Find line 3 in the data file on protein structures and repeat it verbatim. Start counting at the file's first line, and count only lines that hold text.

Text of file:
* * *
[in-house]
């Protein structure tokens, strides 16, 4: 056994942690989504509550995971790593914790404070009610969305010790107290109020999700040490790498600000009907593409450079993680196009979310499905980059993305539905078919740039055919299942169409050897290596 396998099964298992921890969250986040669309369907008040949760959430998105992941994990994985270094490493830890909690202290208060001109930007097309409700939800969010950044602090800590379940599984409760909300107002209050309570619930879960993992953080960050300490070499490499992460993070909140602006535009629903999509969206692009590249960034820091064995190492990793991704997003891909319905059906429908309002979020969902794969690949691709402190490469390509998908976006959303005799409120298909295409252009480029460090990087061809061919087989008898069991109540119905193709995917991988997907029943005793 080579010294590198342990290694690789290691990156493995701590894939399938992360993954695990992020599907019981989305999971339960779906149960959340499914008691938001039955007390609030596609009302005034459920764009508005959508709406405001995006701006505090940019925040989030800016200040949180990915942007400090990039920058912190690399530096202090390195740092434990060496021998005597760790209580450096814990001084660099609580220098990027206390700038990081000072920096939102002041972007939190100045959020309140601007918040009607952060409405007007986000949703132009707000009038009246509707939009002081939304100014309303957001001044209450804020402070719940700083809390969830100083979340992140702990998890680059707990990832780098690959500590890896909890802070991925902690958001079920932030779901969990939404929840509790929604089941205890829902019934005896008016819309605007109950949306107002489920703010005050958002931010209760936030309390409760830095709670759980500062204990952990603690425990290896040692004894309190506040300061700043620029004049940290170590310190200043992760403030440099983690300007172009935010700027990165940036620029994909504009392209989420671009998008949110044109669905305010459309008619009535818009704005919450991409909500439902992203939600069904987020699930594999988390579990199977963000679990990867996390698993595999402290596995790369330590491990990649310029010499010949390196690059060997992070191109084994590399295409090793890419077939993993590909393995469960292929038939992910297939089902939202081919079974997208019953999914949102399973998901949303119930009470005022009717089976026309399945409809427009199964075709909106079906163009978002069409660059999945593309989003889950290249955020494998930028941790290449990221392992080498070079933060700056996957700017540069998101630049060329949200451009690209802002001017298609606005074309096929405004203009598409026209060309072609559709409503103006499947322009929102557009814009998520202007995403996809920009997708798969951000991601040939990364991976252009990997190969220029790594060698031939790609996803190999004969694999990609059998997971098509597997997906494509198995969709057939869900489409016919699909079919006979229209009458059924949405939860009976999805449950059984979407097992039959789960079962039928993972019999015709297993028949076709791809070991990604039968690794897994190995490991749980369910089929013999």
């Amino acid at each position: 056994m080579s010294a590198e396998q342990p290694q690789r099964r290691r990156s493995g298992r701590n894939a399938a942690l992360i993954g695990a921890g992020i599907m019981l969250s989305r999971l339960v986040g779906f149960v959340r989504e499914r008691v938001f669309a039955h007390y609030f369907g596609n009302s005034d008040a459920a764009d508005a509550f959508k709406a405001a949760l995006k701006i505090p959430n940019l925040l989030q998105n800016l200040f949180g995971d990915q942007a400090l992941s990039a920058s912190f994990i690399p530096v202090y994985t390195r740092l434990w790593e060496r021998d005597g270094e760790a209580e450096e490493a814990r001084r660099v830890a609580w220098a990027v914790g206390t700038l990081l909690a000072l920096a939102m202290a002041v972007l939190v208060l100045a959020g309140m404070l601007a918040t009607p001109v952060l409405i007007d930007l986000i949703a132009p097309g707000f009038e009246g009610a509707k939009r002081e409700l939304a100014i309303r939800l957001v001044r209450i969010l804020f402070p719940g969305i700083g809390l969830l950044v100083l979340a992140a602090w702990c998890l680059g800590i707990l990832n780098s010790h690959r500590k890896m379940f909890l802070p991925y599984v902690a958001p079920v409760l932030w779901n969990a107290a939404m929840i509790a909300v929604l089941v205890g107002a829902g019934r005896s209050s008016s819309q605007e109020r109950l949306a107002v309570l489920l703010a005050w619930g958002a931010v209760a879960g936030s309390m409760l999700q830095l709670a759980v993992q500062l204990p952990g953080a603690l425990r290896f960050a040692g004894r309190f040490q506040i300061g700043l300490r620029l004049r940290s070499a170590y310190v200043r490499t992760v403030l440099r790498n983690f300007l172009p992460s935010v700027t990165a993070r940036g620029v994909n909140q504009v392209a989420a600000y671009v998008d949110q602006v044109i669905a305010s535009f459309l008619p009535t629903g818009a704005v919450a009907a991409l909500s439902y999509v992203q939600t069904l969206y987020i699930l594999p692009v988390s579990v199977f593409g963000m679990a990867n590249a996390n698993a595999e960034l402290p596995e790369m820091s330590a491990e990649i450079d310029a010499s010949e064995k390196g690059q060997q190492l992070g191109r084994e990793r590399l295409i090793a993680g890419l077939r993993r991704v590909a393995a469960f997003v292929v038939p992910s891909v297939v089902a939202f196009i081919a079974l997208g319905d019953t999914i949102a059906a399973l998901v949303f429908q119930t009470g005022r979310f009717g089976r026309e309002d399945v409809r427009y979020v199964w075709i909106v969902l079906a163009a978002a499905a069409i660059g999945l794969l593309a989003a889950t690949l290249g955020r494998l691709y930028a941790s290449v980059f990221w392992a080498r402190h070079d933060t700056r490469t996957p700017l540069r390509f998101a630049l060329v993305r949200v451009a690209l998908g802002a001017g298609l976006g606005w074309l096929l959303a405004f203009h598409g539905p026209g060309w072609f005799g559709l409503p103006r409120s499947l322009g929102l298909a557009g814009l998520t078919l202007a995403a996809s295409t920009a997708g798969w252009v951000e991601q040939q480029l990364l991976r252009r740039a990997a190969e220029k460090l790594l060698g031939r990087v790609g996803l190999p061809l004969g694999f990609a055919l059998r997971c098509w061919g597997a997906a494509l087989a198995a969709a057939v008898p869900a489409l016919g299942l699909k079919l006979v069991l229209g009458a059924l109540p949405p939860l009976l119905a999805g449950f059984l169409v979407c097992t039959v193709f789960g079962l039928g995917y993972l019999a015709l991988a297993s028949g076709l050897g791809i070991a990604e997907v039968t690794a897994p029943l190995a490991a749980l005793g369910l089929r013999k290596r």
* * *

């Amino acid at each position: 056994m080579s010294a590198e396998q342990p290694q690789r099964r290691r990156s493995g298992r701590n894939a399938a942690l992360i993954g695990a921890g992020i599907m019981l969250s989305r999971l339960v986040g779906f149960v959340r989504e499914r008691v938001f669309a039955h007390y609030f369907g596609n009302s005034d008040a459920a764009d508005a509550f959508k709406a405001a949760l995006k701006i505090p959430n940019l925040l989030q998105n800016l200040f949180g995971d990915q942007a400090l992941s990039a920058s912190f994990i690399p530096v202090y994985t390195r740092l434990w790593e060496r021998d005597g270094e760790a209580e450096e490493a814990r001084r660099v830890a609580w220098a990027v914790g206390t700038l990081l909690a000072l920096a939102m202290a002041v972007l939190v208060l100045a959020g309140m404070l601007a918040t009607p001109v952060l409405i007007d930007l986000i949703a132009p097309g707000f009038e009246g009610a509707k939009r002081e409700l939304a100014i309303r939800l957001v001044r209450i969010l804020f402070p719940g969305i700083g809390l969830l950044v100083l979340a992140a602090w702990c998890l680059g800590i707990l990832n780098s010790h690959r500590k890896m379940f909890l802070p991925y599984v902690a958001p079920v409760l932030w779901n969990a107290a939404m929840i509790a909300v929604l089941v205890g107002a829902g019934r005896s209050s008016s819309q605007e109020r109950l949306a107002v309570l489920l703010a005050w619930g958002a931010v209760a879960g936030s309390m409760l999700q830095l709670a759980v993992q500062l204990p952990g953080a603690l425990r290896f960050a040692g004894r309190f040490q506040i300061g700043l300490r620029l004049r940290s070499a170590y310190v200043r490499t992760v403030l440099r790498n983690f300007l172009p992460s935010v700027t990165a993070r940036g620029v994909n909140q504009v392209a989420a600000y671009v998008d949110q602006v044109i669905a305010s535009f459309l008619p009535t629903g818009a704005v919450a009907a991409l909500s439902y999509v992203q939600t069904l969206y987020i699930l594999p692009v988390s579990v199977f593409g963000m679990a990867n590249a996390n698993a595999e960034l402290p596995e790369m820091s330590a491990e990649i450079d310029a010499s010949e064995k390196g690059q060997q190492l992070g191109r084994e990793r590399l295409i090793a993680g890419l077939r993993r991704v590909a393995a469960f997003v292929v038939p992910s891909v297939v089902a939202f196009i081919a079974l997208g319905d019953t999914i949102a059906a399973l998901v949303f429908q119930t009470g005022r979310f009717g089976r026309e309002d399945v409809r427009y979020v199964w075709i909106v969902l079906a163009a978002a499905a069409i660059g999945l794969l593309a989003a889950t690949l290249g955020r494998l691709y930028a941790s290449v980059f990221w392992a080498r402190h070079d933060t700056r490469t996957p700017l540069r390509f998101a630049l060329v993305r949200v451009a690209l998908g802002a001017g298609l976006g606005w074309l096929l959303a405004f203009h598409g539905p026209g060309w072609f005799g559709l409503p103006r409120s499947l322009g929102l298909a557009g814009l998520t078919l202007a995403a996809s295409t920009a997708g798969w252009v951000e991601q040939q480029l990364l991976r252009r740039a990997a190969e220029k460090l790594l060698g031939r990087v790609g996803l190999p061809l004969g694999f990609a055919l059998r997971c098509w061919g597997a997906a494509l087989a198995a969709a057939v008898p869900a489409l016919g299942l699909k079919l006979v069991l229209g009458a059924l109540p949405p939860l009976l119905a999805g449950f059984l169409v979407c097992t039959v193709f789960g079962l039928g995917y993972l019999a015709l991988a297993s028949g076709l050897g791809i070991a990604e997907v039968t690794a897994p029943l190995a490991a749980l005793g369910l089929r013999k290596r």